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Senolytics: eliminating “zombie cells” in the skin – A novel anti-aging mechanism to combat senescent cells


*Corresponding author 
Mibelle Biochemistry, Buchs, Switzerland


Cellular senescence is one of the hallmarks of aging. Senescent cells, also called “zombie cells”, a result of the aging process and oxidative stress, secrete pro-inflammatory factors that further contribute to aging. Therefore, eliminating senescent cells has emerged as a promising anti-aging therapy in the medical field in the past few years. This novel concept known as “senolytics” helps to clear tissues of senescent cells without affecting healthy cells in order to reduce inflammation and rejuvenate the tissue. For the first time, this concept has been adapted for cosmetics. An extract from organic alpine rose leaves demonstrated a clear senolytic activity on senescent fibroblasts. In a placebo-controlled clinical study, treatment with alpine rose extract significantly reduced skin redness and increased elasticity.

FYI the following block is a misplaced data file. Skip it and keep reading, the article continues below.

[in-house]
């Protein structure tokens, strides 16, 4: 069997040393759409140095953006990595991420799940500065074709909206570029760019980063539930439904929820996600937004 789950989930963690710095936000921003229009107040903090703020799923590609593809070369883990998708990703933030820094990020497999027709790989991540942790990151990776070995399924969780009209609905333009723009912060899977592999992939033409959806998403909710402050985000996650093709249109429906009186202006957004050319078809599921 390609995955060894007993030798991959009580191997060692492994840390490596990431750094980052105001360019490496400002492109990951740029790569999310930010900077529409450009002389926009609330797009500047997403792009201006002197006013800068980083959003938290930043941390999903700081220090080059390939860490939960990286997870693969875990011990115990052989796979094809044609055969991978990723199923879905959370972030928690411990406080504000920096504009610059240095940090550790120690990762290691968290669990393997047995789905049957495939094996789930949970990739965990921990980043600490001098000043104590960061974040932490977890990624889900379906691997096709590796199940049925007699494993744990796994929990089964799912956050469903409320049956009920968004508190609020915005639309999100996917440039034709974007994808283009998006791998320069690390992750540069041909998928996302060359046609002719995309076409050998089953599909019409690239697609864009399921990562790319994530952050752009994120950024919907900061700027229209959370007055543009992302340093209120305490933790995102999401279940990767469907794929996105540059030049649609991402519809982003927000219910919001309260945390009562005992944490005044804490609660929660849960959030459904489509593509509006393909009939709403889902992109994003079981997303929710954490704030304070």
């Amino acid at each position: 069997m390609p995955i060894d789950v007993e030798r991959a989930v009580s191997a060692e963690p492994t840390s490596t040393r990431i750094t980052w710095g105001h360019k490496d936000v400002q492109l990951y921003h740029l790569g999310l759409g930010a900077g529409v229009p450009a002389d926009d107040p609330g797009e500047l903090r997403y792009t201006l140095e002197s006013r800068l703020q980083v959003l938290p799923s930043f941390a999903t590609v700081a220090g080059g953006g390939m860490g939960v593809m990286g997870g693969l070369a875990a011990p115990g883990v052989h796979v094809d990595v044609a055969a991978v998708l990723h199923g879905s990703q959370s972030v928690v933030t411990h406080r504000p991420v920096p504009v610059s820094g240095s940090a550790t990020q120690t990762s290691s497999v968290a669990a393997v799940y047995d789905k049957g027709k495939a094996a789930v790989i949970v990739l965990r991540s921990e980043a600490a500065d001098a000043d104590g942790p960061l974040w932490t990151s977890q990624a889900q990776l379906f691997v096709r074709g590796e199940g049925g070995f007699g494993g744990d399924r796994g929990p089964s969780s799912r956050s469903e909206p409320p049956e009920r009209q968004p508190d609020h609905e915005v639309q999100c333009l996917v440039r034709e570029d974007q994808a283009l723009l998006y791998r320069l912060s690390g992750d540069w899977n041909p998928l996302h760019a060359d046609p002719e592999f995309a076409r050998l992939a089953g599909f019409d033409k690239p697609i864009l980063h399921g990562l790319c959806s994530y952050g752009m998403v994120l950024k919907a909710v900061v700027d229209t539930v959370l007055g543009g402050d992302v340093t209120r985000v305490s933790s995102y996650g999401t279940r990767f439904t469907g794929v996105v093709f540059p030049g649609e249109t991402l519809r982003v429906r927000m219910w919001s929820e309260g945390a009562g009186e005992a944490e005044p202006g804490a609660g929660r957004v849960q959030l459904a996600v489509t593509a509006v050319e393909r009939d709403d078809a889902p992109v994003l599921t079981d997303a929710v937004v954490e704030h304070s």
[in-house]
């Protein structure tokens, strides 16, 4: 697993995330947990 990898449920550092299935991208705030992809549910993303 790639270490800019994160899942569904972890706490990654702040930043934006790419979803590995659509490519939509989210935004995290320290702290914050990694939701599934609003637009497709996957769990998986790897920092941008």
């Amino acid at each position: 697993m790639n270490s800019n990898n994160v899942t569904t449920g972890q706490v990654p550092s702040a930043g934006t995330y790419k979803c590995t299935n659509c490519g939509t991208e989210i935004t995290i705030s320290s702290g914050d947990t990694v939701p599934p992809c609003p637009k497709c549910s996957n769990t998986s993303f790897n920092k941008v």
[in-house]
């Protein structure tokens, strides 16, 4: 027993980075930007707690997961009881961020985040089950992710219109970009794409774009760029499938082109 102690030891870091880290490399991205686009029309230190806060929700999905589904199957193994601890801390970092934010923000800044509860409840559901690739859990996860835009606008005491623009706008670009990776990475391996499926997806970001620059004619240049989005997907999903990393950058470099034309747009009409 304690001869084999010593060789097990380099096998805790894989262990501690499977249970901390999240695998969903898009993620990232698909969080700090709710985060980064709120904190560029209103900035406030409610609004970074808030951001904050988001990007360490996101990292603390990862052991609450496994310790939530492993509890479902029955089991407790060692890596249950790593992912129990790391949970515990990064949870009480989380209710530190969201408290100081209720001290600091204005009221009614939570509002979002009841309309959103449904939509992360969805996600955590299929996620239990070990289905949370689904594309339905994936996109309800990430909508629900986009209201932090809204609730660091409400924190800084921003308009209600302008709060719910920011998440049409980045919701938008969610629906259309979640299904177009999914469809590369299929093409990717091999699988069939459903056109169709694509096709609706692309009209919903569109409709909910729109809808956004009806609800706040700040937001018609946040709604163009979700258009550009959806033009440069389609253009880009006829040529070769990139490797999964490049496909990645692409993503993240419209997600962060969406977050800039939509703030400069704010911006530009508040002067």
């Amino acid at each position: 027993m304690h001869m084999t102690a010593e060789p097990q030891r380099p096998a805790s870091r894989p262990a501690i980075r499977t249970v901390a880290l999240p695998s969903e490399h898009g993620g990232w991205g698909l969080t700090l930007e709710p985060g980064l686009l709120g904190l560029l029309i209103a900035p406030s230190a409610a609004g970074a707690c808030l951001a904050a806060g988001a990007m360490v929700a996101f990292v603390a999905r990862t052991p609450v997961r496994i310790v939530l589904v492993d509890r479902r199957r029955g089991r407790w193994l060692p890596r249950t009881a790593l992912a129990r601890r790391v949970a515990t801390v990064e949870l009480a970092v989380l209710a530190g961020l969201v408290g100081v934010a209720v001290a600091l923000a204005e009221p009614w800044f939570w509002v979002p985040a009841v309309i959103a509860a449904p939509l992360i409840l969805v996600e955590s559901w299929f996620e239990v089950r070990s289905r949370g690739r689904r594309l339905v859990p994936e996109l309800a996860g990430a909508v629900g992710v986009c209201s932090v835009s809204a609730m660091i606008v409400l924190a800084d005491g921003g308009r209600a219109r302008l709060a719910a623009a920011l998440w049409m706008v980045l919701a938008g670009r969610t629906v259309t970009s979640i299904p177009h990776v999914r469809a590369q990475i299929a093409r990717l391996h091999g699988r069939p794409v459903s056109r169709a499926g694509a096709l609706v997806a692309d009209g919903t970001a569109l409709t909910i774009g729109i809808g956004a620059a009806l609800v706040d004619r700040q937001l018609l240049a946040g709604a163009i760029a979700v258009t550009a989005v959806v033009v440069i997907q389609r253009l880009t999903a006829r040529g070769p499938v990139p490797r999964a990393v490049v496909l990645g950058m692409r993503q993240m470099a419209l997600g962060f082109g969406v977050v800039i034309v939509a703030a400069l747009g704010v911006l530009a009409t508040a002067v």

One of the main contributors to the aging process in our body is cellular senescence (1). The word senescence, its definition being “becoming or being old”, is derived from the Latin word senex (=old). While senescence can describe the aging of a whole organism, cellular senescence describes the aging process of cells within an organism. It was first shown in the 1960s by Hayflick & Moorhead that normal human fibroblasts grown in a petri dish had a finite number of cell divisions before they stopped dividing and became senescent (2). 

Since then, a myriad of research groups has investigated senescent cells, also called “zombie cells”, their contribution to the aging process and how their detrimental effects could be averted.


In the field of cosmetics, senescent cells in the skin have been a target for active ingredients for quite some time, mainly by mitigating the cellular damage that leads to senescence. However, a novel mechanism to eliminate senescent cells, called senolytics, is a promising new way to fight the aging process, in the medical as ...

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